Villanova cements its basketball dominance and Wildcat nation revels

Sophomore Paul Jacob from Clarksburg, New Jersey chose to attend Villanova because of its communal feel and religious roots, two common draws for students at this relatively small Catholic school outside Philadelphia.

“I saw competition everywhere else. I saw love and collaboration here,” Jacob said Monday night. “Combined with…our three-point shooting, it was an easy choice.”

Thanks specifically to the three-point shooting, Jacob uttered those lines amid a throng of hundreds Monday night. He and his fellow students packed a small stretch of Lancaster Avenue following Villanova’s second men’s basketball championship in three years, enlivening a normally sleepy stretch of suburb with chants, firecrackers, and sporadic pole-climbing.

For many like Jacob it was the answer to literal prayers. The sophomore recited ten versions of a slightly amended Lord’s Prayer Sunday night as he struggled to fall asleep.

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I just said heavenly father, thank you for putting me at this school,” he said. “Let your will be done, but if your will is to let us win, let that be done. Amen.”

The post-victory celebration likely paled in size and intensity to what would have transpired 600 miles west if Villanova’s foe, the University of Michigan, had prevailed. That’s more a compliment to ‘Nova than a diss.

Mighty Michigan has nearly 29,000 undergraduates. The University of North Carolina, Villanova’s last title-game opponent, has more than 18,000 undergrads.

Villanova — a small-ish Catholic college located on the upscale Main Line — has a mere 7,000 undergraduates.

Yet on Monday night the Wildcats became just the fourth school since 1975 to win two men’s basketball championships in a three-year stretch, and the only one without a top-division football program to manage that feat.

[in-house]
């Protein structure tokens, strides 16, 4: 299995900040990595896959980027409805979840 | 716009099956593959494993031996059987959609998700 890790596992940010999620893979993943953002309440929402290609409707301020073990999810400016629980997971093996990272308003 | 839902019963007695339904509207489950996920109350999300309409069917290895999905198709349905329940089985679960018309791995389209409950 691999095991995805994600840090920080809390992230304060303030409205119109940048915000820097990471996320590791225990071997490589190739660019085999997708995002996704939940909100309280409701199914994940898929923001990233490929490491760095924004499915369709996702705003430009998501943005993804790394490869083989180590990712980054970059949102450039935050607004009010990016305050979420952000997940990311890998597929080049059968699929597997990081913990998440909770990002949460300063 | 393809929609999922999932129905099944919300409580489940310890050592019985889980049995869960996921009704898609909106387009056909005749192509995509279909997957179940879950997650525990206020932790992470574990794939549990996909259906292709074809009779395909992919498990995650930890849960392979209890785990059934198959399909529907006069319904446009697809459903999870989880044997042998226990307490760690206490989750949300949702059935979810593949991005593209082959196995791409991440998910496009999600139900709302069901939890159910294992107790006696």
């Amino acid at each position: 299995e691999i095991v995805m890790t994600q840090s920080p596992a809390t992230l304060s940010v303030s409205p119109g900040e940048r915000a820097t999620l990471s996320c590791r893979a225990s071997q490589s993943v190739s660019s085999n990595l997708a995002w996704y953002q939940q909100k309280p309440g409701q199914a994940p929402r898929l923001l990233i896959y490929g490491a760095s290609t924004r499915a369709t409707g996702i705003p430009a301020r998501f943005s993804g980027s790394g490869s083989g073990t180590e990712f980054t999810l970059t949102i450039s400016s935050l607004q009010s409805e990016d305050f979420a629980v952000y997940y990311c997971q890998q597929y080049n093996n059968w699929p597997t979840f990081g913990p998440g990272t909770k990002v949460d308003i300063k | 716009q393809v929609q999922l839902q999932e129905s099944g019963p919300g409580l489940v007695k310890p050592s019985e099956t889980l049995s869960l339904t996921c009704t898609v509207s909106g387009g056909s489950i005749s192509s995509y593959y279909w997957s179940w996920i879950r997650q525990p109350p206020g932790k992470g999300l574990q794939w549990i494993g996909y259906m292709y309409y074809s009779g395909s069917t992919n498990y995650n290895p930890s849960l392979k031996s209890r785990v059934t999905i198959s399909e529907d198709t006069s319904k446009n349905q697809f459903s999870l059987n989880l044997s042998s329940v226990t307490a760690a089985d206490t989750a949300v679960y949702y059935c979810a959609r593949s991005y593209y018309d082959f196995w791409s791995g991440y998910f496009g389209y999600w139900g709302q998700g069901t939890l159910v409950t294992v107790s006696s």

The 79-62 win over Michigan came with far less drama than ‘Nova’s 2016 win over North Carolina. That game required a last-second heave from Kris Jenkins to deliver the school its first men’s basketball title since 1985.

This time around, Villanova had firm control of the game by halftime. Students packed into the Connelly Center on Villanova’s campus spent much of the final 20 minutes prepping their party plans and preening for television cameras as the lead stretched into double digits.

The Wildcats were led by Donte DiVincenzo of Wilmington, Delaware. The reserve guard scored a career-high 31 points, the most ever by a bench player in a men’s title game.

Once the finally buzzer sounded, students rushed to the corner of Lancaster and Ithan Avenues.

Waiting there was Margie McGuire, 55, a lifelong resident of the nearby neighborhood and, consequently, a lifelong Villanova fan. She wore a sweatshirt purchased during the Wildcats’ magical 1985 season, when the school toppled top-seeded Georgetown for its first men’s basketball title.

She admitted the party then was a little wilder than the 2018 version

“[But] this is fun,” she said. “After the Super Bowl? C’mon!”

It’s been a triumphant few months for Philadelphia-area sports fans. The Eagles won their first Super Bowl in February. Villanova conquered its sport two months later. Meanwhile, the Philadelphia 76ers and Flyers have surged toward the playoffs.

No one, though, has had it better than Villanova’s upperclassmen, who have now witnessed two national championships in their short college tenures.

Senior J.P. Naughton summed up the feeling succinctly Monday night.

“This has been the most incredible three years of my life,” he said. And the party isn’t over yet for Wildcat fans. There will be a championship parade in Philadelphia for Villanova when the team returns from San Antonio, according to city officials.

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